IGAD leaders buried their heads in the sand
Written by JOSHUA OSBORNE-PWOD
Ethiopian Minister for Foreign Affairs Tedros Adhanom reads communique of the Extra Ordinary Session of the Igad Assembly of Heads of States and Governments on the situation in South Sudan at the Kenyan State House in Nairobi on the 27th of December, 2013. The statements issued by the leaders and the resolutions arrived at cannot augur well for the country. Instead of addressing the real issues and thereby tackling the genesis of the crisis, they buried their heads in the sand. PHOTO/FILE
December 2, 2013[Daily Nation, Kenya] — IGAD leaders recently concluded an impromptu special session meeting convened to explore ways to halt the conflict unfolding in the Republic of South Sudan (ROSS), which left a great deal to be desired.
The statements issued by the leaders and the resolutions arrived at cannot augur well for the country.
Instead of addressing the real issues and thereby tackling the genesis of the crisis, they buried their heads in the sand.
They failed to strike a balance and hence squandered an opportunity to show neutrality—the only way to mediate.
One need not be a rocket scientist to know that, to preserve their peer’s damaged reputation, they castigated Dr Riek Machar as the aggressor.
They did not condemn President Salva Kiir’s killing of Nuer and other communities, the sole act that sparked the war spreading from Juba to other parts of South Sudan.
Dr Machar himself is in hiding because he knows what his fate is likely to be in the hands of President Kiir, the ever vengeful guerrilla fighter, who has refused to morph into a statesman.
Unless IGAD and the East African Community are suffering from memory loss, the Comprehensive Peace Agreement between Juba and Khartoum was not built on threats and taking sides with the principal antagonist.
The Kenya Government, save for its petty internal politics, should have sent Mr Kalonzo Musyoka to fix that problem because he is among the people who ensured the CPA’s conclusion.
He is alive to the reality that threats of violence in such a delicate situation would beget more violence.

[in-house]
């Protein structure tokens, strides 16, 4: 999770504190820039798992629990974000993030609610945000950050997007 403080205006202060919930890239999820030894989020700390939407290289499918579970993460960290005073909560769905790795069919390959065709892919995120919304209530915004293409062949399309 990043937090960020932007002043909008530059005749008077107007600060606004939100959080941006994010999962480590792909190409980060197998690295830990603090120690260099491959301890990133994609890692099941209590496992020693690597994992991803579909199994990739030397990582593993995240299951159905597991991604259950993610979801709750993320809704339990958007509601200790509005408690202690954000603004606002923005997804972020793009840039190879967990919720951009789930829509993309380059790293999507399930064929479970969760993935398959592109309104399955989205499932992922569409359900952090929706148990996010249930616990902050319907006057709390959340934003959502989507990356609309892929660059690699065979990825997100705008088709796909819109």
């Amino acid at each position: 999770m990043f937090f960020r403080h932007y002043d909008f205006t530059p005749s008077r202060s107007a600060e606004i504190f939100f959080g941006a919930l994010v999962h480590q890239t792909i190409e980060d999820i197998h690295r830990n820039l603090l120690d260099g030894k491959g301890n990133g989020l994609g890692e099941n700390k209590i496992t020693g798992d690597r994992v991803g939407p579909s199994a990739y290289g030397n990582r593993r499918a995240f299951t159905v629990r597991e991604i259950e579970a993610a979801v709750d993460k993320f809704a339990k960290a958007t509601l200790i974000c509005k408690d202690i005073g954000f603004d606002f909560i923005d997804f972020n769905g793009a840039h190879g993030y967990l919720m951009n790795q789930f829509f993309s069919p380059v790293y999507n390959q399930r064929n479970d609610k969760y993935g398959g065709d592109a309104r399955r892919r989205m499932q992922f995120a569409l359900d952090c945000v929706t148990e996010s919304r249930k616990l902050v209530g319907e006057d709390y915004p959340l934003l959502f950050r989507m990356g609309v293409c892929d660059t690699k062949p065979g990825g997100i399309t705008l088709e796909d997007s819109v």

Not a single Igad leader condemned the unlawful arrests and detention of SPLM leaders, whose only offence was to seek to enjoy the political freedoms and rights to choose and be proud of their choices.
Their resolution to oppose the “unconstitutional removal of a democratically elected government” was a thinly-veiled threat directed at Dr Machar. That is not the language register of conflict resolution and diplomacy.
Did they care to find out why Dr Machar, a scholar, would call President Kiir a dictator and then flee to the bush?
The mediators’ conclusion that Dr Machar and his group are guilty of the alleged coup plot is contrary to the opinion of experienced conflict analysts.
The IGAD and EAC leaders failed to tell the world their opinion of a “democratically elected ruler”, who uses brutal, naked military force to assassinate, arrest, detain, torture, and kill political opponents over a political disagreement.
VIOLATIONS BY THE STATE
Dr Machar was actively involved in the creation of the world’s youngest state and for anyone to even dream of hounding him out of government, just because he rejected excesses, is unconscionable.
Instead of rhetoric at a time of great human rights violation by the state, answers to the following critical questions should be sought:
Why has war broken out and threatened to engulf such a young nation? How do we stop it immediately?
Who are the parties involved, and how can similar wars be avoided?
Let one IGAD club member stand up and tell Africa that, by pushing for reforms within SPLM, Dr Machar and his colleagues acted unconstitutionally.